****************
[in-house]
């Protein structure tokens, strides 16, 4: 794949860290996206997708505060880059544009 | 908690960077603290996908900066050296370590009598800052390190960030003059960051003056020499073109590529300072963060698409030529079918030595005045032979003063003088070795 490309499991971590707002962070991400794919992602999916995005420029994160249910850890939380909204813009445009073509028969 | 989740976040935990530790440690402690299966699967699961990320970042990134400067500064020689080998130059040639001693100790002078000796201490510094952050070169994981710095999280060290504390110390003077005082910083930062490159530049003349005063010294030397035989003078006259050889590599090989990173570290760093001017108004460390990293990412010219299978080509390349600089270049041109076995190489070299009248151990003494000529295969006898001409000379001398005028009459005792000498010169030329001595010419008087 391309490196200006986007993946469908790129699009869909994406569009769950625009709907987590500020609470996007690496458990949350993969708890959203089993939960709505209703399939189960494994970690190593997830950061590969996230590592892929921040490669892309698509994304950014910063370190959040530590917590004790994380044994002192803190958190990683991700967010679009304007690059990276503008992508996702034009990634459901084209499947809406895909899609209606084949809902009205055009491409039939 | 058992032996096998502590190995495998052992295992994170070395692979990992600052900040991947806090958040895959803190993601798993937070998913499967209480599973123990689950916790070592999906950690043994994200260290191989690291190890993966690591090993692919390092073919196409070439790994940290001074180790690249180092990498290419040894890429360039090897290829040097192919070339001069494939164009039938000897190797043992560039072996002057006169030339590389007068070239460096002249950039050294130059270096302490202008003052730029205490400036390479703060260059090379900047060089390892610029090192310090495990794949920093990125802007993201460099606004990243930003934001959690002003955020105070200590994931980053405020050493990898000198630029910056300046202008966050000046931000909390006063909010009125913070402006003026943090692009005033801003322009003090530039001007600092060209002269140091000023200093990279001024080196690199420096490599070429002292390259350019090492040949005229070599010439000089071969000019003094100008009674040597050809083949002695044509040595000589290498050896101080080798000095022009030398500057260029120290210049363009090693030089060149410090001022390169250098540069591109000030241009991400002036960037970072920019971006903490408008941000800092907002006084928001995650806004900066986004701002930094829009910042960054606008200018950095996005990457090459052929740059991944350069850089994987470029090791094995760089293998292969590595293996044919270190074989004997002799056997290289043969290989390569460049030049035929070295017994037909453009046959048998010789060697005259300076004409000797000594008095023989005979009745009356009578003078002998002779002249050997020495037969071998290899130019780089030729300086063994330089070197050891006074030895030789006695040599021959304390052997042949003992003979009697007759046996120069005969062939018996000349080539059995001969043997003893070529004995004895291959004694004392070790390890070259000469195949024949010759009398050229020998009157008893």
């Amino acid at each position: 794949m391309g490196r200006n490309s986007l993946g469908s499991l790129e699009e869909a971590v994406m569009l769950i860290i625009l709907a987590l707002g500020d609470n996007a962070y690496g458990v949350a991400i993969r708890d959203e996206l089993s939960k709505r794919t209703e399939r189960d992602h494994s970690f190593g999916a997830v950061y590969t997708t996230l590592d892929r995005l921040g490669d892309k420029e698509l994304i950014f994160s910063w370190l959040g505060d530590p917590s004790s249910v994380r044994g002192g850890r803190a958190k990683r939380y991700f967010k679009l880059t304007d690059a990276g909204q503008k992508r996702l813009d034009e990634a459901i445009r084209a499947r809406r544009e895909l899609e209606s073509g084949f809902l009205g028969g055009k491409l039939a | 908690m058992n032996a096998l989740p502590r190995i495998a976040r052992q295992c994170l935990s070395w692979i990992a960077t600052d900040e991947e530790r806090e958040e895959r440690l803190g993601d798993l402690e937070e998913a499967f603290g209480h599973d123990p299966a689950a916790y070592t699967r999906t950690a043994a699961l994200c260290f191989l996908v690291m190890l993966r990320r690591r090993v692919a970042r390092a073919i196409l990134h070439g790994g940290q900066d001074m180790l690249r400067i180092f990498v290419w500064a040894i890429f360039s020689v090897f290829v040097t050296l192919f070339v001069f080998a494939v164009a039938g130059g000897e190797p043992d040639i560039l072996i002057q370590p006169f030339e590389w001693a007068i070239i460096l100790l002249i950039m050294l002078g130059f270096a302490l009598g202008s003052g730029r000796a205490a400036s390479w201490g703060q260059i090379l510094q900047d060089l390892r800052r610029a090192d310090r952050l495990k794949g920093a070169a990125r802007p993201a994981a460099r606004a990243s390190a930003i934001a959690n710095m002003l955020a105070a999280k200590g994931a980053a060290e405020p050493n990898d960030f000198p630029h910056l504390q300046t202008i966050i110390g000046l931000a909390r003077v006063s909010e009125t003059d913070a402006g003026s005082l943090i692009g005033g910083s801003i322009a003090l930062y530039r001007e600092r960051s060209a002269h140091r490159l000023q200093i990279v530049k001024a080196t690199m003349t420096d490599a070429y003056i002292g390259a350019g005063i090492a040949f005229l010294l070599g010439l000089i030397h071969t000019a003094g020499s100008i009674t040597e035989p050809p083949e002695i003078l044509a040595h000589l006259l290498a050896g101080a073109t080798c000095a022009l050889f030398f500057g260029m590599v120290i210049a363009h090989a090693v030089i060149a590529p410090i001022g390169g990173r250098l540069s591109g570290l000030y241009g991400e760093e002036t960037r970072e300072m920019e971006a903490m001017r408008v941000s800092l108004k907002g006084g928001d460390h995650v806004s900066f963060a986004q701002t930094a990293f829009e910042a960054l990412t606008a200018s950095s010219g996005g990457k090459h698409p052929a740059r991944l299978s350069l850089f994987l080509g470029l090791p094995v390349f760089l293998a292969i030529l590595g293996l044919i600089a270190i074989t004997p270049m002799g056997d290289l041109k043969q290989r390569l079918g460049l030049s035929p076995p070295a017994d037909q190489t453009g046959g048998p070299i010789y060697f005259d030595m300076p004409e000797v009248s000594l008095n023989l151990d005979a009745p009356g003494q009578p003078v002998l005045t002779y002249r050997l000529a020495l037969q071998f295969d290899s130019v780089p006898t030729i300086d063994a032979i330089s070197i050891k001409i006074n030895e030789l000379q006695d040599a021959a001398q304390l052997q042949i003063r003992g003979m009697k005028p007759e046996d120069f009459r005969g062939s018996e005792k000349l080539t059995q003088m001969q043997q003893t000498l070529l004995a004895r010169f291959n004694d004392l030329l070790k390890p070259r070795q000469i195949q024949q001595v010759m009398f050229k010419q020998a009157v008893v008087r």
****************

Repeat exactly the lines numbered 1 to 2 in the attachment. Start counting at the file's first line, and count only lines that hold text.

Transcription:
[in-house]
């Protein structure tokens, strides 16, 4: 794949860290996206997708505060880059544009 | 908690960077603290996908900066050296370590009598800052390190960030003059960051003056020499073109590529300072963060698409030529079918030595005045032979003063003088070795 490309499991971590707002962070991400794919992602999916995005420029994160249910850890939380909204813009445009073509028969 | 989740976040935990530790440690402690299966699967699961990320970042990134400067500064020689080998130059040639001693100790002078000796201490510094952050070169994981710095999280060290504390110390003077005082910083930062490159530049003349005063010294030397035989003078006259050889590599090989990173570290760093001017108004460390990293990412010219299978080509390349600089270049041109076995190489070299009248151990003494000529295969006898001409000379001398005028009459005792000498010169030329001595010419008087 391309490196200006986007993946469908790129699009869909994406569009769950625009709907987590500020609470996007690496458990949350993969708890959203089993939960709505209703399939189960494994970690190593997830950061590969996230590592892929921040490669892309698509994304950014910063370190959040530590917590004790994380044994002192803190958190990683991700967010679009304007690059990276503008992508996702034009990634459901084209499947809406895909899609209606084949809902009205055009491409039939 | 058992032996096998502590190995495998052992295992994170070395692979990992600052900040991947806090958040895959803190993601798993937070998913499967209480599973123990689950916790070592999906950690043994994200260290191989690291190890993966690591090993692919390092073919196409070439790994940290001074180790690249180092990498290419040894890429360039090897290829040097192919070339001069494939164009039938000897190797043992560039072996002057006169030339590389007068070239460096002249950039050294130059270096302490202008003052730029205490400036390479703060260059090379900047060089390892610029090192310090495990794949920093990125802007993201460099606004990243930003934001959690002003955020105070200590994931980053405020050493990898000198630029910056300046202008966050000046931000909390006063909010009125913070402006003026943090692009005033801003322009003090530039001007600092060209002269140091000023200093990279001024080196690199420096490599070429002292390259350019090492040949005229070599010439000089071969000019003094100008009674040597050809083949002695044509040595000589290498050896101080080798000095022009030398500057260029120290210049363009090693030089060149410090001022390169250098540069591109000030241009991400002036960037970072920019971006903490408008941000800092907002006084928001995650806004900066986004701002930094829009910042960054606008200018950095996005990457090459052929740059991944350069850089994987470029090791094995760089293998292969590595293996044919270190074989004997002799056997290289043969290989390569460049030049035929070295017994037909453009046959048998010789060697005259300076004409000797000594008095023989005979009745009356009578003078002998002779002249050997020495037969071998290899130019780089030729300086063994330089070197050891006074030895030789006695040599021959304390052997042949003992003979009697007759046996120069005969062939018996000349080539059995001969043997003893070529004995004895291959004694004392070790390890070259000469195949024949010759009398050229020998009157008893």